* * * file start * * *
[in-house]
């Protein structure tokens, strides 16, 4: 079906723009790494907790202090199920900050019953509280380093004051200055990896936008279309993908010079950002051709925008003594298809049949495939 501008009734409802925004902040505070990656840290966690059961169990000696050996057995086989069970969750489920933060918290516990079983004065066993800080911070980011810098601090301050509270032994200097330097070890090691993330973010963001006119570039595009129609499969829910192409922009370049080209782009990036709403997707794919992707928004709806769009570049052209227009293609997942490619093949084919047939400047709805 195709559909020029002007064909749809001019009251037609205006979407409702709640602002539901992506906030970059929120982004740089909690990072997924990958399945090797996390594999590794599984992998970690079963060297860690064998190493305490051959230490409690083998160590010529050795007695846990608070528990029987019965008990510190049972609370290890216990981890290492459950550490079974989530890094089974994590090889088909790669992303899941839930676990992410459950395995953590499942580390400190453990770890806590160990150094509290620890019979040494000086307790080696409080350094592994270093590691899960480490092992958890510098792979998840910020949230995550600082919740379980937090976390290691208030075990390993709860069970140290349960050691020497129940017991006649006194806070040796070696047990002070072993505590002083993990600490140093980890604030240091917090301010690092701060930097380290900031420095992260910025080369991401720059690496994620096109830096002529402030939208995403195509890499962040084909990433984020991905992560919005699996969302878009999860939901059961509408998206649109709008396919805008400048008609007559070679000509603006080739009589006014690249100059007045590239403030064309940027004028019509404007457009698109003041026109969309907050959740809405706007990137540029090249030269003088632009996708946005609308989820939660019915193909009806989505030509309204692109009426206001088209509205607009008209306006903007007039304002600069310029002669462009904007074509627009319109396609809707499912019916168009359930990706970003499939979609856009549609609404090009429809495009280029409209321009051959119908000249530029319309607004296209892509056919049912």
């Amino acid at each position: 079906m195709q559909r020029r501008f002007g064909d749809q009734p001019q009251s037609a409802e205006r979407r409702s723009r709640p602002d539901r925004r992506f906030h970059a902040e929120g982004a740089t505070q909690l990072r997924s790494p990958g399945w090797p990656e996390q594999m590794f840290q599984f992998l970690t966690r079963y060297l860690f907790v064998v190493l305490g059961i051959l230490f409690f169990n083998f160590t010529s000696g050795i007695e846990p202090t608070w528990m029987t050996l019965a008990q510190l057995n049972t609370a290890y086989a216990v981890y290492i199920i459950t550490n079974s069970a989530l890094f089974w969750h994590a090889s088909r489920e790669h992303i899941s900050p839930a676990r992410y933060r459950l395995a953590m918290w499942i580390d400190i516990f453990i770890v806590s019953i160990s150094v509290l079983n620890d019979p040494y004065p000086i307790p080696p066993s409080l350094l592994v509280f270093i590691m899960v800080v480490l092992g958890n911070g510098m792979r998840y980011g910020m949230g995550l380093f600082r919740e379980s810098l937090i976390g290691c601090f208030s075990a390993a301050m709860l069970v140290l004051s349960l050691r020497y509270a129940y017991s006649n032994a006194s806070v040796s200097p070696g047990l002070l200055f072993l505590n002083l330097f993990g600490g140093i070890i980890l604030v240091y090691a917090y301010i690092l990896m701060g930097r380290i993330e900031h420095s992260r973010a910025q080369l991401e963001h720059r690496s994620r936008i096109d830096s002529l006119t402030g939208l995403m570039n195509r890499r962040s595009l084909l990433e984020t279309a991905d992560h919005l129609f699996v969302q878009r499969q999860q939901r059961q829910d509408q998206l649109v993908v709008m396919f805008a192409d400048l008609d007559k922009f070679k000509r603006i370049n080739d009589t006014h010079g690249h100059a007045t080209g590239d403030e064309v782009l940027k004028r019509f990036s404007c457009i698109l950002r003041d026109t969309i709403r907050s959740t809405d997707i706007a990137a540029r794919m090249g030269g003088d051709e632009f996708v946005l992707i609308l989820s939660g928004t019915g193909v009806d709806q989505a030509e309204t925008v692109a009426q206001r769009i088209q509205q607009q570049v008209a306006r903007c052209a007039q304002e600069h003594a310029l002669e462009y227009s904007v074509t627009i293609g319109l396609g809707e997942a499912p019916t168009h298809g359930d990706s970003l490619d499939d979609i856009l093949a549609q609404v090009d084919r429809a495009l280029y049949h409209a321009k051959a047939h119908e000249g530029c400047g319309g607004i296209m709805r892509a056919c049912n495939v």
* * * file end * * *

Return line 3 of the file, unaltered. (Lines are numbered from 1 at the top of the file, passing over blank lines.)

């Amino acid at each position: 079906m195709q559909r020029r501008f002007g064909d749809q009734p001019q009251s037609a409802e205006r979407r409702s723009r709640p602002d539901r925004r992506f906030h970059a902040e929120g982004a740089t505070q909690l990072r997924s790494p990958g399945w090797p990656e996390q594999m590794f840290q599984f992998l970690t966690r079963y060297l860690f907790v064998v190493l305490g059961i051959l230490f409690f169990n083998f160590t010529s000696g050795i007695e846990p202090t608070w528990m029987t050996l019965a008990q510190l057995n049972t609370a290890y086989a216990v981890y290492i199920i459950t550490n079974s069970a989530l890094f089974w969750h994590a090889s088909r489920e790669h992303i899941s900050p839930a676990r992410y933060r459950l395995a953590m918290w499942i580390d400190i516990f453990i770890v806590s019953i160990s150094v509290l079983n620890d019979p040494y004065p000086i307790p080696p066993s409080l350094l592994v509280f270093i590691m899960v800080v480490l092992g958890n911070g510098m792979r998840y980011g910020m949230g995550l380093f600082r919740e379980s810098l937090i976390g290691c601090f208030s075990a390993a301050m709860l069970v140290l004051s349960l050691r020497y509270a129940y017991s006649n032994a006194s806070v040796s200097p070696g047990l002070l200055f072993l505590n002083l330097f993990g600490g140093i070890i980890l604030v240091y090691a917090y301010i690092l990896m701060g930097r380290i993330e900031h420095s992260r973010a910025q080369l991401e963001h720059r690496s994620r936008i096109d830096s002529l006119t402030g939208l995403m570039n195509r890499r962040s595009l084909l990433e984020t279309a991905d992560h919005l129609f699996v969302q878009r499969q999860q939901r059961q829910d509408q998206l649109v993908v709008m396919f805008a192409d400048l008609d007559k922009f070679k000509r603006i370049n080739d009589t006014h010079g690249h100059a007045t080209g590239d403030e064309v782009l940027k004028r019509f990036s404007c457009i698109l950002r003041d026109t969309i709403r907050s959740t809405d997707i706007a990137a540029r794919m090249g030269g003088d051709e632009f996708v946005l992707i609308l989820s939660g928004t019915g193909v009806d709806q989505a030509e309204t925008v692109a009426q206001r769009i088209q509205q607009q570049v008209a306006r903007c052209a007039q304002e600069h003594a310029l002669e462009y227009s904007v074509t627009i293609g319109l396609g809707e997942a499912p019916t168009h298809g359930d990706s970003l490619d499939d979609i856009l093949a549609q609404v090009d084919r429809a495009l280029y049949h409209a321009k051959a047939h119908e000249g530029c400047g319309g607004i296209m709805r892509a056919c049912n495939v």